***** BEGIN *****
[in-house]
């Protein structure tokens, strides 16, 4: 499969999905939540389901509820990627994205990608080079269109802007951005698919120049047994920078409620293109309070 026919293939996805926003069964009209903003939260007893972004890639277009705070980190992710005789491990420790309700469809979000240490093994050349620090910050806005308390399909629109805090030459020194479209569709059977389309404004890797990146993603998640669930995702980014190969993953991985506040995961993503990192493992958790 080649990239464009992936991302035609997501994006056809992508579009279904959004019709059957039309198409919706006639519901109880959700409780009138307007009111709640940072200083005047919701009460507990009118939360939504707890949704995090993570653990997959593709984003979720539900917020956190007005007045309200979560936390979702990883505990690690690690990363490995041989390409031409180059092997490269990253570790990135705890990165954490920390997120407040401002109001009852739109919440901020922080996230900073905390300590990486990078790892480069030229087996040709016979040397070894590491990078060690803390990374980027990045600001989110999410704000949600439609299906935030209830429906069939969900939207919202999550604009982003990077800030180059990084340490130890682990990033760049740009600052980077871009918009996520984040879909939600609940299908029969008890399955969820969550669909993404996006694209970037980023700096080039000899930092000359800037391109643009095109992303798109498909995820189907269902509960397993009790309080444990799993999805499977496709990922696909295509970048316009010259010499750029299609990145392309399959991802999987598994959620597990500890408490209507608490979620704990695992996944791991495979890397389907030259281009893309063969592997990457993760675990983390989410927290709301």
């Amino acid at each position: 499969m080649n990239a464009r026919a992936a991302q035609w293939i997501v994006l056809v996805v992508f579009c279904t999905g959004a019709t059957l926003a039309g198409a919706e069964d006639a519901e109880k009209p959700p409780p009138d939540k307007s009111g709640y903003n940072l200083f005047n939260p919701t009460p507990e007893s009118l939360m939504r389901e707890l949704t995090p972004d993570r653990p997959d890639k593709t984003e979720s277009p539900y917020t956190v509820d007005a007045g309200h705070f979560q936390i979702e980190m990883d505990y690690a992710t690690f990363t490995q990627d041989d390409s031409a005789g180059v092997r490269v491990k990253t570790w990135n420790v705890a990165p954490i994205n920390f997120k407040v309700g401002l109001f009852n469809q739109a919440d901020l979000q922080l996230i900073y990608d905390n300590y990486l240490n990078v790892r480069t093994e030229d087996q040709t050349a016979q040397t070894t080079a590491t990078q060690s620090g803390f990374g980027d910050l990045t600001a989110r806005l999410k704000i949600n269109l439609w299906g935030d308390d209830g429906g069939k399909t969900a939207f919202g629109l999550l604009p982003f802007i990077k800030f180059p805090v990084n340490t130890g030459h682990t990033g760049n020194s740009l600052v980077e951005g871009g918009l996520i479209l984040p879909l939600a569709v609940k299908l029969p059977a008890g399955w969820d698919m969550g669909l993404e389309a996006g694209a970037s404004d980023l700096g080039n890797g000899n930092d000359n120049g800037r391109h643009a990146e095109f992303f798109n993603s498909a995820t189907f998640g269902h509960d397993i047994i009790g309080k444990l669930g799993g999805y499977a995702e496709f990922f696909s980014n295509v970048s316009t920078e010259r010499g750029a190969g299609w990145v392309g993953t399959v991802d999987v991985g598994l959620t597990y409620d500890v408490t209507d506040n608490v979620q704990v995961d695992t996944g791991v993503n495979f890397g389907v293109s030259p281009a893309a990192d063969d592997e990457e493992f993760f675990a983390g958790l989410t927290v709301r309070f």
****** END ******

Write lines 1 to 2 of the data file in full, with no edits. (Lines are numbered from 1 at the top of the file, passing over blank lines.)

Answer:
[in-house]
């Protein structure tokens, strides 16, 4: 499969999905939540389901509820990627994205990608080079269109802007951005698919120049047994920078409620293109309070 026919293939996805926003069964009209903003939260007893972004890639277009705070980190992710005789491990420790309700469809979000240490093994050349620090910050806005308390399909629109805090030459020194479209569709059977389309404004890797990146993603998640669930995702980014190969993953991985506040995961993503990192493992958790 080649990239464009992936991302035609997501994006056809992508579009279904959004019709059957039309198409919706006639519901109880959700409780009138307007009111709640940072200083005047919701009460507990009118939360939504707890949704995090993570653990997959593709984003979720539900917020956190007005007045309200979560936390979702990883505990690690690690990363490995041989390409031409180059092997490269990253570790990135705890990165954490920390997120407040401002109001009852739109919440901020922080996230900073905390300590990486990078790892480069030229087996040709016979040397070894590491990078060690803390990374980027990045600001989110999410704000949600439609299906935030209830429906069939969900939207919202999550604009982003990077800030180059990084340490130890682990990033760049740009600052980077871009918009996520984040879909939600609940299908029969008890399955969820969550669909993404996006694209970037980023700096080039000899930092000359800037391109643009095109992303798109498909995820189907269902509960397993009790309080444990799993999805499977496709990922696909295509970048316009010259010499750029299609990145392309399959991802999987598994959620597990500890408490209507608490979620704990695992996944791991495979890397389907030259281009893309063969592997990457993760675990983390989410927290709301």